In Review: The Flash

Review by Tim Robins

WARNING! Spoilers Ahead!

I must confess that I was in no hurry to see The Flash, which was lucky because its release was delayed for years. Directors came and went citing creative differences, plans for the DCEU and specifically this film, changed and its star, Ezra Miller proved less bankable than Warner Brothers must have hoped. Meanwhile, cinema moved on and what would have been the first superhero movie to feature the concept of  a “multiverse” of different realities has become merely one among many others. Perhaps that’s appropriate.

The film immediately feels like you’ve seen it all before and, if you are a fan of the Flash you probably have. The story is loosely based on Geoff Johns and Andy Kubert’s best-selling ‘Flashpoint’, which served as the core of a 61 issue crossover event  designed to reboot the DC Universe. Previous adaptations are a straight-to-video animated film and episodes of the CW TV Flash series. Even so, the basic ideas have been seen in Back to the Future (to which The Flash movie has numerous references) and even Groundhog Day.

When Barry Allen (Ezra Miller), aka The Flash, realises that he can run so fast he can travel back in time, he plans to change the fortunes of his own family, saving the life of his murdered mother and proving his father is innocent of the crime. But one thing leads to another – in this case the creation of a new, teenage slacker Barry Allen (also Miller), the erasure of Affleck’s Batman, Superman’s replacement by a Supergirl – and a world in which the fabric of reality is held together by a can of tomatoes.

That the film makes sense is a testament to director Andrés Muschietti, and the writers clarity of story-telling, a surprising achievement given the way Warner’s plans have changed over the years. We can thank one change for the extended appearance of Michael Keaton as Batman. I understand that he was only supposed to appear at the film’s end, heralding Keaton’s return to the DCEU. It seems Sasha Calle as Supergirl replaced Henry Cavill after he left his role as Superman.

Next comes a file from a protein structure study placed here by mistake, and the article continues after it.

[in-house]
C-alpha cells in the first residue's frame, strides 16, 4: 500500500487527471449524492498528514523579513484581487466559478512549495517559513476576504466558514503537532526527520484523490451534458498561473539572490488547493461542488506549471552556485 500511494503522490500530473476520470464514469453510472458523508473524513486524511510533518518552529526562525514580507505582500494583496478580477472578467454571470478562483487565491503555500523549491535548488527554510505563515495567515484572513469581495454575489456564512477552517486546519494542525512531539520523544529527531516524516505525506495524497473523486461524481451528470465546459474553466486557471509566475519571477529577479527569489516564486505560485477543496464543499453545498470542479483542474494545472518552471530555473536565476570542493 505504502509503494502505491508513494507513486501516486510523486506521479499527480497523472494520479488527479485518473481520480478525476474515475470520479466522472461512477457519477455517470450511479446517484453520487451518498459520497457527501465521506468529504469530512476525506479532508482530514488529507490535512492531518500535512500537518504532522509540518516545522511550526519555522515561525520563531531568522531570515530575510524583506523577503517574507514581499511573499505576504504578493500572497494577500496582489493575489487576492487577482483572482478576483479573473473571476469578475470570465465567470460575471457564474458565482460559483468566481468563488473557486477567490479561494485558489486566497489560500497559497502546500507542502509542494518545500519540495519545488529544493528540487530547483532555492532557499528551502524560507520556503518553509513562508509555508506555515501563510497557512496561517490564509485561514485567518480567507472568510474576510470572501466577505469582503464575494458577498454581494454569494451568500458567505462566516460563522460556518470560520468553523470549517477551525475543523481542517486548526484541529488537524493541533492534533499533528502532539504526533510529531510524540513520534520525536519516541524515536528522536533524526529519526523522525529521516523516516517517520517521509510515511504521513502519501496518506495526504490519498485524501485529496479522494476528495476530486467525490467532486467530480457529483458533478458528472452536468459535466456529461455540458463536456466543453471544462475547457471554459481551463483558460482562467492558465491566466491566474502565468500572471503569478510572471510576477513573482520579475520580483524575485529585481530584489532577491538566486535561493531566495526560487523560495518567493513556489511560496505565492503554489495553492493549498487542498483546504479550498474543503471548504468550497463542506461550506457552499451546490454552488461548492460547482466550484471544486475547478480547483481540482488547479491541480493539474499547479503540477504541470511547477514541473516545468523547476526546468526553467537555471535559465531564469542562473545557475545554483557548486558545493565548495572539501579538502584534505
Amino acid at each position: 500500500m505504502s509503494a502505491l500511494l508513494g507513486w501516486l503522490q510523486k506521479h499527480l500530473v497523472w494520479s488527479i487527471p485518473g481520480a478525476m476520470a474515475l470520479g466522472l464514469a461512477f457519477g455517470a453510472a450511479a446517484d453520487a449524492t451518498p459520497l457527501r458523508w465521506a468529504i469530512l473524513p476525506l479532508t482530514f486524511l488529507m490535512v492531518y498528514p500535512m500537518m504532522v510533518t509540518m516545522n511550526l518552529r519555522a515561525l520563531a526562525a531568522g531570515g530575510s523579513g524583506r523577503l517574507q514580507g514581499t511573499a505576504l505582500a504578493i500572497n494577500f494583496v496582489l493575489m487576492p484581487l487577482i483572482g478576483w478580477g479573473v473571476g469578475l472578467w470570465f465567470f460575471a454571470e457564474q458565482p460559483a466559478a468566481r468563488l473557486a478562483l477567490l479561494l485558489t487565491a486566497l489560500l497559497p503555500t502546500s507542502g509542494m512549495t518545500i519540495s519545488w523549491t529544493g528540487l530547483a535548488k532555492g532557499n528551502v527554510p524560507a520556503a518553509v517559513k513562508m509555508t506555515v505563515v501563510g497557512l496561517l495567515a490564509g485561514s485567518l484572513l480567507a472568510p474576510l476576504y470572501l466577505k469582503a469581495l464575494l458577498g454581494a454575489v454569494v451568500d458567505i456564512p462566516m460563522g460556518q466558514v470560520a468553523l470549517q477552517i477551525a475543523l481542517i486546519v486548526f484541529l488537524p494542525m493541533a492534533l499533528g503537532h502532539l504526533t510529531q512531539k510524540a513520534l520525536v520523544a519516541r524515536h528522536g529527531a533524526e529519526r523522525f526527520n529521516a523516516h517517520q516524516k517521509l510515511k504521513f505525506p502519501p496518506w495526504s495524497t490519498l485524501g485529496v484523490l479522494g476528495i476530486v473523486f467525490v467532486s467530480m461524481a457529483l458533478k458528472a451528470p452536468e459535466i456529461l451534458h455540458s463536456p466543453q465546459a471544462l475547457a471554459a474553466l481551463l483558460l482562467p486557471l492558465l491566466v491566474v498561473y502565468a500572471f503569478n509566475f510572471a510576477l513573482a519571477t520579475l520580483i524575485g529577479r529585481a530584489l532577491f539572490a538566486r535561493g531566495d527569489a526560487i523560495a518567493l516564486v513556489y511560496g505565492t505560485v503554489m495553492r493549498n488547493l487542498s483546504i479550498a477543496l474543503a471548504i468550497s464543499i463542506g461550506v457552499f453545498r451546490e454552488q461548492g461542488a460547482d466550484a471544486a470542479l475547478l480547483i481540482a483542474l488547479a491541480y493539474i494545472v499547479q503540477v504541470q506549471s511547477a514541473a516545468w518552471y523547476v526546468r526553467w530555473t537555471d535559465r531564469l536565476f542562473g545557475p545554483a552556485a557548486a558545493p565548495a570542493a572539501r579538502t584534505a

There are also cameo appearances for other past or might have been Supermen, including a fight between Nicholas Cage’s interaction in the role and a gigantic Spider-Thing called a Kryptonia Snatch (you can thank writer Kevin Smith for that piece of spectacular misogyny. Please, don’t come back Kevin, even in CGI form). 

So here is one problem; the film rests on the assumption that you actually care about the DCEU, particularly the Snyderverse. I don’t. The film also assumes that there is unconditional love for Michael Keaton’s Batman. I’m not sure there is. When designer Anton Furst’s old Batmobile makes the scene, all I remember was the crushing disappointment of seeing the monstrosity tear down a street in Pinewood, turn a corner and stop only for Batman to get out and walk off – and that was it. Tim Burton’s movies were a success, in spite of themselves. And, as fun as Keaton’s appearance in this film undoubtedly is, it is a send-off I never needed, and the many fans who hated the actor in the role never wanted to remember.

Of course, Keaton taking the role of Batman/Bruce Wayne was nothing like as controversial as Miller has become over the last two years. So here’s another problem. Just one quote from a much more detailed ‘Insider’ article suggests a cause for concern. I’ll try and make this quick:

“Insider has spoken with 14 people who had recent interactions with Miller in which the actor exhibited frightening emotional outbursts, carried firearms, or left them feeling unsafe. Some people said Miller sought out impressionable young women and non-binary people whom they could isolate from their families and control. In some cases, Miller had sexual relations with these people…” 

There are people who think you can and should separate an artist from their work. I’m not one of those people. I no longer feel any desire to listen to Michael Jackson’s music, revisit The Cosby Show, or try to figure out ‘what it is yet’ from Rolf Harris. And thank you Miller, for becoming a non-binary poster-person for the American far right’s campaign to characterise all LGBTQ folk as “groomers”. It may not be fair, but there it is. And Hollywood itself was geared up to incorporate aspects of Miller’s life into the film.

There are clear, and in context ghastly, attempts in The Flash to connect Ezra Miller’s persona with The Flash himself. In one scene, The Flash appropriates an elderly couple’s clothing, so that Barry Allen turns up at his parents house in non-binary fashion, specifically an elderly woman’s purple blouse and trousers looking like culottes. There are also lines such as The Flash commenting that the Justice League aren’t very good with mental health issues. There’s also an otherwise baffling line where The Flash shouts, ”Let’s go Barbie!” to his other self – made more baffling by a terrible post-production ARD. The actor’s lips don’t even move!